Bandit

This is a collection of challenges built around common Linux utilities.

Level 0

To start off we follow the instructions found here https://overthewire.org/wargames/bandit/bandit0.html and ssh to bandit.labs.overthewire.org on port 2220 as the user bandit0. To do this I will be using the Debian Windows Subsystem for Linux (mostly because putty can be annoying to work with). Just as a note, I will not be explaining these solutions, simply showing what commands can be used to find the flag. That being said, I am also using this an an exercise to test my bash-fu a little.

Level 1

The password for the next level is stored in a file called readme located in the home directory. Use this password to log into bandit1 using SSH. Whenever you find a password for a level, use SSH (on port 2220) to log into that level and continue the game.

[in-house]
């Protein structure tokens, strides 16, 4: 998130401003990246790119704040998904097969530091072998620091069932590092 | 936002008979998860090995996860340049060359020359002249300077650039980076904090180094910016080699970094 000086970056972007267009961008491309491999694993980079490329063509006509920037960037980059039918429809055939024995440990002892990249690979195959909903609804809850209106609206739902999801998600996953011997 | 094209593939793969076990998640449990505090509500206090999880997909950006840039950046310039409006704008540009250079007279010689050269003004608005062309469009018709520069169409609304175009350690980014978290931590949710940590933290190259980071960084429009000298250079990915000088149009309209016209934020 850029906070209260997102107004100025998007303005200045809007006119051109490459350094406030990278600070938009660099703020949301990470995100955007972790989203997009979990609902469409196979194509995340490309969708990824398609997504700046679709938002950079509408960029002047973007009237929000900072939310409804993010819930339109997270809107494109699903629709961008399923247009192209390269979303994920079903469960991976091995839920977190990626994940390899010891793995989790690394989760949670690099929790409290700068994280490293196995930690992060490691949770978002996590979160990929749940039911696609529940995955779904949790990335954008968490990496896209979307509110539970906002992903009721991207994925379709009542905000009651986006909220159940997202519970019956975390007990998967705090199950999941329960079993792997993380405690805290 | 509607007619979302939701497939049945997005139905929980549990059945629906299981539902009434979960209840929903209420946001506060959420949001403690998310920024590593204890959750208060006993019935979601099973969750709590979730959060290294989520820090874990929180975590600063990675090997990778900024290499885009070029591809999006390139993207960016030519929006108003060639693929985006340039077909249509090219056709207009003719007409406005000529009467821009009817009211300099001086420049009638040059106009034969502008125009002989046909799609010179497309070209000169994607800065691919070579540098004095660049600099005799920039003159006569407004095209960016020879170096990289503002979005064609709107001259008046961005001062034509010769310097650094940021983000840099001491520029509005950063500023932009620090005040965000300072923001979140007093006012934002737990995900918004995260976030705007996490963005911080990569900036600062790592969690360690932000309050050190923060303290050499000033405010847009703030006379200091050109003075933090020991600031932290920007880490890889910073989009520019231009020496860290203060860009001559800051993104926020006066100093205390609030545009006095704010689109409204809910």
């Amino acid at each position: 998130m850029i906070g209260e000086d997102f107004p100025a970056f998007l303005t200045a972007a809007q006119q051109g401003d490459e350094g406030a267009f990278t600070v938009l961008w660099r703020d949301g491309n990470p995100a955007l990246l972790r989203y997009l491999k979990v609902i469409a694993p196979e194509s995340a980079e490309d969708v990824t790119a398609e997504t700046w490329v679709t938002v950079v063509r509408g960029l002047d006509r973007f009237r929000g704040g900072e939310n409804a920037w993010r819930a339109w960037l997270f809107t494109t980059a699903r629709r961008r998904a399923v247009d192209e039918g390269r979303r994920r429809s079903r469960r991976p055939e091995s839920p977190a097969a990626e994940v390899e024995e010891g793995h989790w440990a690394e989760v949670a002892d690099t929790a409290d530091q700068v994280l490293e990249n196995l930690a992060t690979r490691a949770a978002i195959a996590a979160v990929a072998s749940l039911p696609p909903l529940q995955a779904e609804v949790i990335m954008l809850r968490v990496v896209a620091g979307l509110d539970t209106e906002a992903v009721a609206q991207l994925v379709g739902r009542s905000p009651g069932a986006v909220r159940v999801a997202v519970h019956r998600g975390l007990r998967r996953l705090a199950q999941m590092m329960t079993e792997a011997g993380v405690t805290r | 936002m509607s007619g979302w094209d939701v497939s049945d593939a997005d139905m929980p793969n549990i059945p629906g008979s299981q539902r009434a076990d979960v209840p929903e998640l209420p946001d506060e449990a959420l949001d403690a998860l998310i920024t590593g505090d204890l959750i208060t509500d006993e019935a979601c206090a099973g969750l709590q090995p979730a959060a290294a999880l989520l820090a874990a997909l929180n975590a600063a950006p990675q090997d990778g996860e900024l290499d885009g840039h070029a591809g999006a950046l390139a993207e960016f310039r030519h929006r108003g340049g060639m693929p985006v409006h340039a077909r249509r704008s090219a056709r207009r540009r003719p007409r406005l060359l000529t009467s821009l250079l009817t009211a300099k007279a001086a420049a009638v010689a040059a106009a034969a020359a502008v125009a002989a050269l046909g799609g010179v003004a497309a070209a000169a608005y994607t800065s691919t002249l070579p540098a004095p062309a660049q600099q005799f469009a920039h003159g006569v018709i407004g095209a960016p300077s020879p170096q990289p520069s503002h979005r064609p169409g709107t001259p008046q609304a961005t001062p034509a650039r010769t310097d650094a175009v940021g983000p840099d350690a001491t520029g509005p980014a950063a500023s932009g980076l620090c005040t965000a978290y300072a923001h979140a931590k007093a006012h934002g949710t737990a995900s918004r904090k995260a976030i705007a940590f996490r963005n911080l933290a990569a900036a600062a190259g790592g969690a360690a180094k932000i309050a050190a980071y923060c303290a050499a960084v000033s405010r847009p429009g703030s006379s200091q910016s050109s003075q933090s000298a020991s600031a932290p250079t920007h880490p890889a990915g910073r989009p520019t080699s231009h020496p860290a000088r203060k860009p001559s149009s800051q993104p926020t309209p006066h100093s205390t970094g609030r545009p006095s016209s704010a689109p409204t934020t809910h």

Solution
Flag
cat readme
boJ9jbbUNNfktd78OOpsqOltutMc3MY1

Level 2

The password for the next level is stored in a file called - located in the home directory
Solution
Flag
cat /home/bandit1/-
CV1DtqXWVFXTvM2F0k09SHz0YwRINYA9

Level 3

The password for the next level is stored in a file called spaces in this filename located in the home directory
Solution
Flag
cat ./spaces\ in\ this\ filename
UmHadQclWmgdLOKQ3YNgjWxGoRMb5luK

Level 4

The password for the next level is stored in a hidden file in the inhere directory.
Solution
Flag
cat inhere/.hidden
pIwrPrtPN36QITSp3EQaw936yaFoFgAB

Level 5

The password for the next level is stored in the only human-readable file in the inhere directory. Tip: if your terminal is messed up, try the “reset” command.
Solution
Flag
file inhere/* | grep ASCII | cat $(awk 'BEGIN { FS = ":"} ; { print $1}')
koReBOKuIDDepwhWk7jZC0RTdopnAYKh

Level 6

The password for the next level is stored in a file somewhere under the inhere directory and has all of the following properties:
  • human-readable